Sunday, October 4, 2009

Entry #3 Week of 9/28

The word baroque derives from the anicent Portuguese noun "barroco" which is a pearl that is not round but of unpredictable and elaborate shape. The art of the Baroque began roughly in the 17th century in Rome. It was known for its drama in sculpture, painting, literature, and music. The popularity of Baroque art was encouraged by the Roman Catholic Church, which had decided at the Council of Trent that the arts should communicate religious themes. Another group at the time encouraged the production of baroque art, the aristocracy. They saw Baroque architecture as a means of impressing visitors of their city and expressing power and control.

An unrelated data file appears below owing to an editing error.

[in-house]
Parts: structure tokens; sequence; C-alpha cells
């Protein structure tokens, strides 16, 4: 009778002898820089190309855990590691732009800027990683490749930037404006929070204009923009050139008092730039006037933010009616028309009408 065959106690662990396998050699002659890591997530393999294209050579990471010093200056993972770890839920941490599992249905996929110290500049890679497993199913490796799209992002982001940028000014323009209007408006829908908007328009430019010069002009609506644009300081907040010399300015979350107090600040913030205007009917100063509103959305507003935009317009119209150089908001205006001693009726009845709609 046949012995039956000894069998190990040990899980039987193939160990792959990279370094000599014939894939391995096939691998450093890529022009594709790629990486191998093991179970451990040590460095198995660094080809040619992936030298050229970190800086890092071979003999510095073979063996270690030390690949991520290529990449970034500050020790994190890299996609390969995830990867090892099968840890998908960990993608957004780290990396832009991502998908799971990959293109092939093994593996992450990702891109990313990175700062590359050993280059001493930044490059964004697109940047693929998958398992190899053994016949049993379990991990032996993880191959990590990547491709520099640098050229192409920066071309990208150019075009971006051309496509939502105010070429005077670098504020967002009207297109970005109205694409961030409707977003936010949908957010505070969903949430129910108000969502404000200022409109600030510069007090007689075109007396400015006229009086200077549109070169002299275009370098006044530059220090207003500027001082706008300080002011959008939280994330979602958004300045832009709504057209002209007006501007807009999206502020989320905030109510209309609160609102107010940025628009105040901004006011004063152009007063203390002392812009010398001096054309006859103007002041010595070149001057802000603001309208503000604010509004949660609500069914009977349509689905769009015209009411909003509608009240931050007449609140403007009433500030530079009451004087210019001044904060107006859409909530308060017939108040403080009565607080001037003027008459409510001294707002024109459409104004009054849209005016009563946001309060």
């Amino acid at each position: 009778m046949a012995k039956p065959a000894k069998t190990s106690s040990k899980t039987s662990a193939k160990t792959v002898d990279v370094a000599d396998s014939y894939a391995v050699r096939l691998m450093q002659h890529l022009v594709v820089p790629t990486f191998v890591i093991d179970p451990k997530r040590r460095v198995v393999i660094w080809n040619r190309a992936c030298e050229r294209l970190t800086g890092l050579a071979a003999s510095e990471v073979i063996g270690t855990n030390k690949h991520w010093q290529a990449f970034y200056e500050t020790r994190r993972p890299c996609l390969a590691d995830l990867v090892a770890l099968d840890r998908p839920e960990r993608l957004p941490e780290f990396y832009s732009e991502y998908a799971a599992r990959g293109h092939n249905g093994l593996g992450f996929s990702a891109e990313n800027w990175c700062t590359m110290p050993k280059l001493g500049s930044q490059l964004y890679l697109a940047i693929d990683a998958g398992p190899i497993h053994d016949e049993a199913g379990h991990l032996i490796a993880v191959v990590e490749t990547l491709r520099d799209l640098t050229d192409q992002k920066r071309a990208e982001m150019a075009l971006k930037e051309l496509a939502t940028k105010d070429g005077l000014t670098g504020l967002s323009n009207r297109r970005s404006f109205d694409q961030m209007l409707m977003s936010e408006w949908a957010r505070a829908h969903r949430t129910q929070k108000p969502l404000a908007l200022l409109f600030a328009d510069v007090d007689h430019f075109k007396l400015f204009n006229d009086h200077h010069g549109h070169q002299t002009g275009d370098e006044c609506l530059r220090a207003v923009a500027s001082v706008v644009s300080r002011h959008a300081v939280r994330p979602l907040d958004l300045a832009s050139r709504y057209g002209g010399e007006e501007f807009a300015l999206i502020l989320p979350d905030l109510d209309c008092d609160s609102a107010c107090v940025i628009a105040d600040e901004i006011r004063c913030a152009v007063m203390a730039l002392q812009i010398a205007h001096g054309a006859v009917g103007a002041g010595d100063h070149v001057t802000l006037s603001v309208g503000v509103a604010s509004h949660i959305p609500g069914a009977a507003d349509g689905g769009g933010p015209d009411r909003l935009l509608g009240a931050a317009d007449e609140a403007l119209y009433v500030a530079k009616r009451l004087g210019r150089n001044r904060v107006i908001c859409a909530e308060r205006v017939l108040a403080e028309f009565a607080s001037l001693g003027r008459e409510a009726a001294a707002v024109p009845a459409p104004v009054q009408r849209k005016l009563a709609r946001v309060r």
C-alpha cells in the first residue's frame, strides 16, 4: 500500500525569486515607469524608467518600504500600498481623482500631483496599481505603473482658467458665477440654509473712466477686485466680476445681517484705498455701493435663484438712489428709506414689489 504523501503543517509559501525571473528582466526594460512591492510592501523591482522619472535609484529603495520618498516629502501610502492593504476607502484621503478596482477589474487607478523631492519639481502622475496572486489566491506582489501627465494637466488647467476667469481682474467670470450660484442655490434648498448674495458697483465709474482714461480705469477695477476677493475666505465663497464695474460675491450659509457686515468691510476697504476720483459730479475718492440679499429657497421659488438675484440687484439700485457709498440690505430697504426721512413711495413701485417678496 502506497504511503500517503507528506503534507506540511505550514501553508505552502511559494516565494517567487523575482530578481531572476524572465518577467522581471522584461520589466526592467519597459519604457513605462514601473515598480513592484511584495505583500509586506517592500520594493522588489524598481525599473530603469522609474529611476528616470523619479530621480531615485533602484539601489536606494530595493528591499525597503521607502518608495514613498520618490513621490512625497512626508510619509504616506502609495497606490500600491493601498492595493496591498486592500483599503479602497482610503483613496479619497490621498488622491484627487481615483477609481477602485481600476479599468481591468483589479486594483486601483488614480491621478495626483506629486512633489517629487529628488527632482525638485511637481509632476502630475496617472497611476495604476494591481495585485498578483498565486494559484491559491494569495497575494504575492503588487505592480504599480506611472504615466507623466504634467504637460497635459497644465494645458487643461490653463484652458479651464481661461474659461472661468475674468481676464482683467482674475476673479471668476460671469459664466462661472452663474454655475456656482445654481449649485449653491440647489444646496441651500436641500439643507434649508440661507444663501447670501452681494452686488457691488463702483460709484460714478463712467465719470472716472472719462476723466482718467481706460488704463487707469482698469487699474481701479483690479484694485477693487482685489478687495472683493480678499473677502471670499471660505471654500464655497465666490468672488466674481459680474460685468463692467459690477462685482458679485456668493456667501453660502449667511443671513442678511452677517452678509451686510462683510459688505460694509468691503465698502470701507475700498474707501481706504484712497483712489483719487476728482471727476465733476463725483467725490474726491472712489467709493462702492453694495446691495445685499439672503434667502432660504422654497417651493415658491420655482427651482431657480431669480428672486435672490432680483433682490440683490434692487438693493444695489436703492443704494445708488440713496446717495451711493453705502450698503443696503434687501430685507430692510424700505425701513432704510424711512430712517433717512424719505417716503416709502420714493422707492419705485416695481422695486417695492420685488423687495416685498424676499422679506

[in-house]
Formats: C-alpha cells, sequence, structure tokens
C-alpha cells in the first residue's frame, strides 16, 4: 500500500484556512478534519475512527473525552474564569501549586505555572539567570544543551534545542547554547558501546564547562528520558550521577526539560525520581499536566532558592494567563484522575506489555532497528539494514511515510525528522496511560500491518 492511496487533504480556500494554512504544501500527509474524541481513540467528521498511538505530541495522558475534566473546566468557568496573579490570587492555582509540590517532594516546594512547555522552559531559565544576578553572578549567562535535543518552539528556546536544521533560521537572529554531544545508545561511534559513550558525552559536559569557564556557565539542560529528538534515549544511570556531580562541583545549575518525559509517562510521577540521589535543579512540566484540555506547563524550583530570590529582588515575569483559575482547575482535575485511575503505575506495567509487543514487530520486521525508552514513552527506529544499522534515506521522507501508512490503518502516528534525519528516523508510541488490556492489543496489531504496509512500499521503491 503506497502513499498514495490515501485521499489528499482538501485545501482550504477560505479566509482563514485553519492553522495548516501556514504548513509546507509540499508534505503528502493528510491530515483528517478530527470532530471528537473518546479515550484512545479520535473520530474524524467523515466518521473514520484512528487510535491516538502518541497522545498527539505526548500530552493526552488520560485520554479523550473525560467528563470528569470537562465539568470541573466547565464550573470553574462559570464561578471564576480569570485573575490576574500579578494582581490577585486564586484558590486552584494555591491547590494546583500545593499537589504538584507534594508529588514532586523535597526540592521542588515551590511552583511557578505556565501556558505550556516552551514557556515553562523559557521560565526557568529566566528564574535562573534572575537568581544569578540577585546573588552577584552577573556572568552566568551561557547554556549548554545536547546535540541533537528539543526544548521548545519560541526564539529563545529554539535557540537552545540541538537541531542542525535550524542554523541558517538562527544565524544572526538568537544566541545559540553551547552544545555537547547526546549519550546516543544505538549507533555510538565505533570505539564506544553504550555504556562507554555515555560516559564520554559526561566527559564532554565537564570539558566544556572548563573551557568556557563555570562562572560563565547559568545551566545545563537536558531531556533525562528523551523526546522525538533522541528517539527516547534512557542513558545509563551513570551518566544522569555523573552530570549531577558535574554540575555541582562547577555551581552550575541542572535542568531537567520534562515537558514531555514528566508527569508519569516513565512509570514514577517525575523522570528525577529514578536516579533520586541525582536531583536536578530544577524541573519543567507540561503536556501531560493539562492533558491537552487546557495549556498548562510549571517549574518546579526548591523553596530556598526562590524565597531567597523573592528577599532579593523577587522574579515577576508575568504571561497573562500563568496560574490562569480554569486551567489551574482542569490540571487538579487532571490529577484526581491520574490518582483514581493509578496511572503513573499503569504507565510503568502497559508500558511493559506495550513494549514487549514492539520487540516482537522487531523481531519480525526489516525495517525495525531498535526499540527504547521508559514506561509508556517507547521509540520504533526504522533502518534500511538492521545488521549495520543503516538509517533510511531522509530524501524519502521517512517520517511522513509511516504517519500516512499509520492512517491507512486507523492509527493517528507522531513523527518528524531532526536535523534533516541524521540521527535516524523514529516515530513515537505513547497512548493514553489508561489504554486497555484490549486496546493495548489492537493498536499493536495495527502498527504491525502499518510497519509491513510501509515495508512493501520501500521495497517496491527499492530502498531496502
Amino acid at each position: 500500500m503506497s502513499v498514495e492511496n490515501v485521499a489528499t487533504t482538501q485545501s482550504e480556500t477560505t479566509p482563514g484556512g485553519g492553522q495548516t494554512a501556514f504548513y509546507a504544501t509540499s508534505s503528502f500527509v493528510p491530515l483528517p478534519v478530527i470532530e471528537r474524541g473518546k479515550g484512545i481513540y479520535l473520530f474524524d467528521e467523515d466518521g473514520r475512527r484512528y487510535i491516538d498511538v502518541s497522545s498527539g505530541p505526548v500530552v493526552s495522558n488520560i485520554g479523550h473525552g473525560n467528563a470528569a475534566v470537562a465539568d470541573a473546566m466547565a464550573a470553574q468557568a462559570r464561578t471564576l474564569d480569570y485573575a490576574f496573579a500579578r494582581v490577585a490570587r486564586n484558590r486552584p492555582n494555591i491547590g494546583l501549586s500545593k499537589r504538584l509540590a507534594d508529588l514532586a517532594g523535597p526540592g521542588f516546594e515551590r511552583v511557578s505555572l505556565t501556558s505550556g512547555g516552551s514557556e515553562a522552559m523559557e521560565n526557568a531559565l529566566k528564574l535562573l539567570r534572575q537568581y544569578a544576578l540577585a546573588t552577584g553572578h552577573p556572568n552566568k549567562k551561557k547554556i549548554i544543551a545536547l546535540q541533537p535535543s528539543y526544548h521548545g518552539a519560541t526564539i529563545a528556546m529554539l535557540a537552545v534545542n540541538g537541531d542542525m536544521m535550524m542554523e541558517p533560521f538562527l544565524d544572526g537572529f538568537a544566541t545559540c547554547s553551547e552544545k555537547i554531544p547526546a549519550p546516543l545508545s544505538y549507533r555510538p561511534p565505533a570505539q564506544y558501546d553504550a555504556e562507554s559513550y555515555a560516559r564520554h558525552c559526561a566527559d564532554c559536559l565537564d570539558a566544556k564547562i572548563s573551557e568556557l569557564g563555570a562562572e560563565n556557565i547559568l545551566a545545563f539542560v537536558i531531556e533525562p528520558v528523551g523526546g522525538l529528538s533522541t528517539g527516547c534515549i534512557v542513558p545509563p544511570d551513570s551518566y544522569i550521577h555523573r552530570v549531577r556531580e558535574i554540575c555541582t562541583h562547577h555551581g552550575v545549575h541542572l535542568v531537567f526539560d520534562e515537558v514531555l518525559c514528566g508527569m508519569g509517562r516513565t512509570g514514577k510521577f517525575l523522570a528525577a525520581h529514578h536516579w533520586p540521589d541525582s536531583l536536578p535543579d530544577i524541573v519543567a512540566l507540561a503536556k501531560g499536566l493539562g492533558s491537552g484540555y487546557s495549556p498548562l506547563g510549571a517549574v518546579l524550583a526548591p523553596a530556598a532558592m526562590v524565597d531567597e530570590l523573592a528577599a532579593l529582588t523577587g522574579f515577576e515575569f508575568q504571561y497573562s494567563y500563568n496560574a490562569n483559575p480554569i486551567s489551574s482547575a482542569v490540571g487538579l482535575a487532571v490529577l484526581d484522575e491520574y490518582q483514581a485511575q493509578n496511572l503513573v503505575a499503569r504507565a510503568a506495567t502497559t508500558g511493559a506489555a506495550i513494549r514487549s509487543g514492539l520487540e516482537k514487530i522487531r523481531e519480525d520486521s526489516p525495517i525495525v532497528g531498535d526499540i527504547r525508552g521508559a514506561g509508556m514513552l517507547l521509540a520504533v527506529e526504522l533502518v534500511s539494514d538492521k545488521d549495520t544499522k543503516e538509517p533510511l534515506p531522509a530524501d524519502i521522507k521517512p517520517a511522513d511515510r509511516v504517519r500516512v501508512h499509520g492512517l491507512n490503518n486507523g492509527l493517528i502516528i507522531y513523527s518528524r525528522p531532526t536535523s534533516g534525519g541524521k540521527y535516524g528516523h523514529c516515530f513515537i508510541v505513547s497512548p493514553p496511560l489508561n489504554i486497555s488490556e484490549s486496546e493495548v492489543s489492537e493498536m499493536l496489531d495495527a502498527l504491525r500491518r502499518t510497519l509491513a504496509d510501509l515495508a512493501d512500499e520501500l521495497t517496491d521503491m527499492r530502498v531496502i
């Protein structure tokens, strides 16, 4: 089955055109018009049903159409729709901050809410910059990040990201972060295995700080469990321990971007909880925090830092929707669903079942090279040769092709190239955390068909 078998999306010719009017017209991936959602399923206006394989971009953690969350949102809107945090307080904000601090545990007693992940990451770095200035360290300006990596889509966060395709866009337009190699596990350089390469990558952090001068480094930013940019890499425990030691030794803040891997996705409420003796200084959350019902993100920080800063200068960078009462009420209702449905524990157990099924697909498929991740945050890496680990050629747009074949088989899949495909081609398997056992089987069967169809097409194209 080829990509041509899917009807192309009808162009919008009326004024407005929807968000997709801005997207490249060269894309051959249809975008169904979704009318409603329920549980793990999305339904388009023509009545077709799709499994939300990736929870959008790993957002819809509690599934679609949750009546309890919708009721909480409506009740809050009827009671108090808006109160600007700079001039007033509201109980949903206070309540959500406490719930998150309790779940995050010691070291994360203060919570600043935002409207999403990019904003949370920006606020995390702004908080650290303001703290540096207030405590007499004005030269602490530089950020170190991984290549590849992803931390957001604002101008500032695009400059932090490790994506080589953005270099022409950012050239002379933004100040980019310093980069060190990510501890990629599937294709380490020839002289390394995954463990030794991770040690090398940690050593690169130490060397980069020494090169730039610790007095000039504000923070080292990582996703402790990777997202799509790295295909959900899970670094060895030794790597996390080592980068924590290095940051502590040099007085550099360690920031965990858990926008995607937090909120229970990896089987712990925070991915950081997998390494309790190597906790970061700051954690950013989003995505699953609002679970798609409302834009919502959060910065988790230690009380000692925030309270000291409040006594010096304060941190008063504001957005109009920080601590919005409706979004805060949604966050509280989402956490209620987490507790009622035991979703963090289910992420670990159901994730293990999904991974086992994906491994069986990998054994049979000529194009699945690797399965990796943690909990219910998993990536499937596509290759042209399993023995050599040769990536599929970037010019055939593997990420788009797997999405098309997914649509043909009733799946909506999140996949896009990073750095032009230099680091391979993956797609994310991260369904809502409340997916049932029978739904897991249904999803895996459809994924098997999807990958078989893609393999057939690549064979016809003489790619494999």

In many ways, this new form of art was reflective of an important period in world history, the Maritime Revolution. Historians had traditionally emphasized that the Baroque style evolved during a time in which the Roman Catholic Church had to react against the many revolutionarly cultural movements at the time that included new science and new forms of religion. In many ways this mirrors the expeditions of explorers during a time of discovery. The Roman Catholic Church during the time of the Maritime Revolution were still thinking in terms of literal text. The story of Noah and the Flood was used often when trying to explain how the world was composed. For example, when Columbus discovered what we now know were the East Indies, he wrote home to his King and Queen that he had reached Asia. This was because he did not want to upset his figureheads or the Catholic Church. According to the Church, descendents of Noah and his sons were only on the continents of Europe, Africa, and Asia...not North or South America.

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